Radiation therapy in head and neck malignancy may trigger mucositis poorly controlled by nonsteroidal antiinflammatory drugs (NSAIDs). Having already reported early opioid efficacy in radiation-induced mucositis pain in head and neck cancer, we discuss whether this resulted in severe side effects and opioid addiction. Of 11 persons (26.2%) with nausea, 3 could not tolerate opioid. Of 33 (78.6%) with constipation, all were controlled by purgatives. Seven had mild sleepiness. None had severe opioid side effects in radiation-induced mucositis pain treatment, but I showed opioid dependence after 128-days opioid administration. While opioid administration in radiation-induced mucositis pain may not cause addiction, lomg-term opioid use should be carefully monitored. (author)

  1. Acoustic radiation force impulse imaging with Virtual Touch™ tissue quantification: mean shear wave velocity of malignant and benign breast masses.

    Science.gov (United States)

    Wojcinski, Sebastian; Brandhorst, Kathrin; Sadigh, Gelareh; Hillemanns, Peter; Degenhardt, Friedrich

    2013-01-01

    Acoustic radiation force impulse imaging (ARFI) with Virtual Touch™ tissue quantification (VTTQ) enables the determination of shear wave velocity (SWV) in meters per second (m/s). The aim of our study was to describe the mean SWV in normal breast tissue and various breast masses. We performed measurements of SWV with ARFI VTTQ in 145 breast masses (57 malignant, 88 benign) and in the adjacent breast parenchyma and adipose tissue. The mean SWV as well as the rate of successful measurements were analyzed. The difference between adipose tissue and parenchyma was statistically significant (3.05 versus 3.65 m/s) (P breast masses, numerous measurements exceeded the upper limit of possible measurement (≥9.10 m/s, indicated as "X.XX m/s"). Nevertheless, the difference between the malignant and benign masses was statistically significant (8.38 ± 1.99 m/s versus 5.39 ± 2.95 m/s) (P < 0.001). The best diagnostic accuracy (75.9%) was achieved when the cutoff point for malignancy was set to 9.10 m/s in ARFI VTTQ. This implies that the SWV was regarded as suspicious when the upper limit of possible measurement was exceeded and the machine returned the value X.XX m/s. In conclusion, ARFI VTTQ is a feasible method for measurement of SWV in a region of interest. Furthermore, we propose the event of a highly elevated SWV as a significant criterion for malignancy. However, the method is technically not yet fully developed, and the problem of unsuccessful measurements must still be solved.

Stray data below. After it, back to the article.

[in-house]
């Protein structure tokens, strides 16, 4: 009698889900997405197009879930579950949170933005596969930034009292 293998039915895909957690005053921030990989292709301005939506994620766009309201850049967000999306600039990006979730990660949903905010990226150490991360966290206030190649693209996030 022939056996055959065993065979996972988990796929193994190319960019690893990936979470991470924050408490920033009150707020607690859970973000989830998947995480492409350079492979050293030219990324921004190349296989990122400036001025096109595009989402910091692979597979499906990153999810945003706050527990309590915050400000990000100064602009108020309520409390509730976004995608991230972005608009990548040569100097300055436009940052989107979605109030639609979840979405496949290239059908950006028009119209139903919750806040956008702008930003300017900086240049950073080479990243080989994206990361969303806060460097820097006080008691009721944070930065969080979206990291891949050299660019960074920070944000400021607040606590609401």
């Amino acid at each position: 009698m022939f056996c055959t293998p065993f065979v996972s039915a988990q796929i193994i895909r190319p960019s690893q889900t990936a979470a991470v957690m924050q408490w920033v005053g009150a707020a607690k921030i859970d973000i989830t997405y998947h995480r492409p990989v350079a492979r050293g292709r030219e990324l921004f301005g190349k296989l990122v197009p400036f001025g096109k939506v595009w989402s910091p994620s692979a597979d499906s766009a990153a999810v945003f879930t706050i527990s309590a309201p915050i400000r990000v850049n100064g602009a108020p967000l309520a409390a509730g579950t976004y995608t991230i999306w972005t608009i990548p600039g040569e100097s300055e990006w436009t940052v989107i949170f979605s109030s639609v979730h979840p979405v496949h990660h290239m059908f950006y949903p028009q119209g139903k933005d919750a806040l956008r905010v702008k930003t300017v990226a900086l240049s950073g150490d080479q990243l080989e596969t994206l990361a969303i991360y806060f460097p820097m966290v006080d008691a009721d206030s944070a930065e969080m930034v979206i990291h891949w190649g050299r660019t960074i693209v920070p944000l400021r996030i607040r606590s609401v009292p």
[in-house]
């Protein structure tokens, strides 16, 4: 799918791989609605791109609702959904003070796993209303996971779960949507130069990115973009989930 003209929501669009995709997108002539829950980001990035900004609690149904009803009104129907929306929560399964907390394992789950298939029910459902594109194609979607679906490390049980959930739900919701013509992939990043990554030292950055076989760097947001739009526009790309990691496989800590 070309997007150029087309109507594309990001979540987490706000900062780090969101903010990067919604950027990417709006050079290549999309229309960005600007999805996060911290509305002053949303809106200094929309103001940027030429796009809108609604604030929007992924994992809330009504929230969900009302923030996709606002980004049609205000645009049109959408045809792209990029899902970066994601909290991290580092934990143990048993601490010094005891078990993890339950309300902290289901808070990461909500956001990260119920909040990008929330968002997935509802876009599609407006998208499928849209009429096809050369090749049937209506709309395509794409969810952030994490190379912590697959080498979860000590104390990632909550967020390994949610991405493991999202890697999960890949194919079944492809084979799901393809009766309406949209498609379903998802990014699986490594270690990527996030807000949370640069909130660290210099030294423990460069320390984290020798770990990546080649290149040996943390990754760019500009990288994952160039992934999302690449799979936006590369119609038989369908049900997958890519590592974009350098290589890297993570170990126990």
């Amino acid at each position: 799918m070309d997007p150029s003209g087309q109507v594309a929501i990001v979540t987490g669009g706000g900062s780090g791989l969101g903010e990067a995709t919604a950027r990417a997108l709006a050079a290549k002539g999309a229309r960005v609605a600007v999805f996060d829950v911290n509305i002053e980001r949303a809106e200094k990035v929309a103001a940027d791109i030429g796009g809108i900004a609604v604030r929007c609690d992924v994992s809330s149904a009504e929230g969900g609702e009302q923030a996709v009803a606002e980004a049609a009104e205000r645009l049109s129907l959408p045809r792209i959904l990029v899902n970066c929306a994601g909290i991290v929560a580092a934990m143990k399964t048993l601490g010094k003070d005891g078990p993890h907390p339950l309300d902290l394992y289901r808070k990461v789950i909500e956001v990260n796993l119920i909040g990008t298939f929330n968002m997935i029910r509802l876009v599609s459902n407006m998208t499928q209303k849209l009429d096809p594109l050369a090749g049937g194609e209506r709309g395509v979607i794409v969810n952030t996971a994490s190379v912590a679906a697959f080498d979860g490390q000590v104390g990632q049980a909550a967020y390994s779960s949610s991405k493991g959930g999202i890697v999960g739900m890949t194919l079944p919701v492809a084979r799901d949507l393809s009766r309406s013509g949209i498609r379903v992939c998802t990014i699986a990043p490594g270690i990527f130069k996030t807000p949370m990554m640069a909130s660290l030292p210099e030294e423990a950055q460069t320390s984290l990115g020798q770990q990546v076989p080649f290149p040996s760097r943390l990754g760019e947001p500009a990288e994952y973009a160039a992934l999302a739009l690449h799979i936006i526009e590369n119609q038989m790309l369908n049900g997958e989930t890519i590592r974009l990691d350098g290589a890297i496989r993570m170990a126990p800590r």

2. A case of radiation induced cancer

    Energy Technology Data Exchange (ETDEWEB)

    Ozawa, Kazuyoshi; Tsuchikawa, Kohzo; Sato, Akira; Kato, Joji (Nippon Dental Univ., Niigata (Japan). School of Dentistry at Niigata)

    1994-06-01

    A case of carcinoma on the right buccal mucosa is presented. The case was suspected to have been induced by irradiation therapy for a carcinoma on the left buccal mucosa. An external radiotherapy, 6-MeV Linac, had been done for the carcinoma on the left buccal mucosa in a 55-year-old female, with single lateral direction from the left to the right in 1977. In 1985, a papillary lesion on the right buccal mucosa was detected, and histological examination revealed a papilloma without atypism. In 1991, as an ulcer on the right upper buccal fold as well as three papillary lesions in the central portion of the right buccal mucosa were found, the patient was referred to our clinic. Microscopical findings were consistent with the early invasive carcinomas. A surgical excision of these whole lesions and skin graft were completed. The criteria of this case for the suspicion of radiation-induced carcinoma were as follows. There was a long latent period of 14 years. The previous dose of irradiation, 60 Gy, was sufficient. The right buccal mucosa was involved in the radiation field. A severe scar on the left cheek resulted from the previous irradiation. Anatomically, there is no evidence of the secondary carcinoma on the right buccal mucosa with the primary carcinoma on the left buccal mucosa. No evidence for recurrence of the tumors on both sides of buccal mucosa has been detected so far. Further observations will be necessary to detect other tumors in the irradiated field later on. (author).

  3. Naturally occurring and radiation-induced tumors in SPF mice, and genetic influence in radiation leukemogenesis

    International Nuclear Information System (INIS)

    Kasuga, T.

    1979-01-01

    The data obtained so far in this study point to a strong genetic influence not only on the types and incidence of naturally occurring and radiation-induced tumors but also on radiation leukemogenesis. (Auth.)

  4. Radiation induced mutations in Phaseolus vulgaris L

    International Nuclear Information System (INIS)

    Al-Rubeai, M.A.F.

    1982-01-01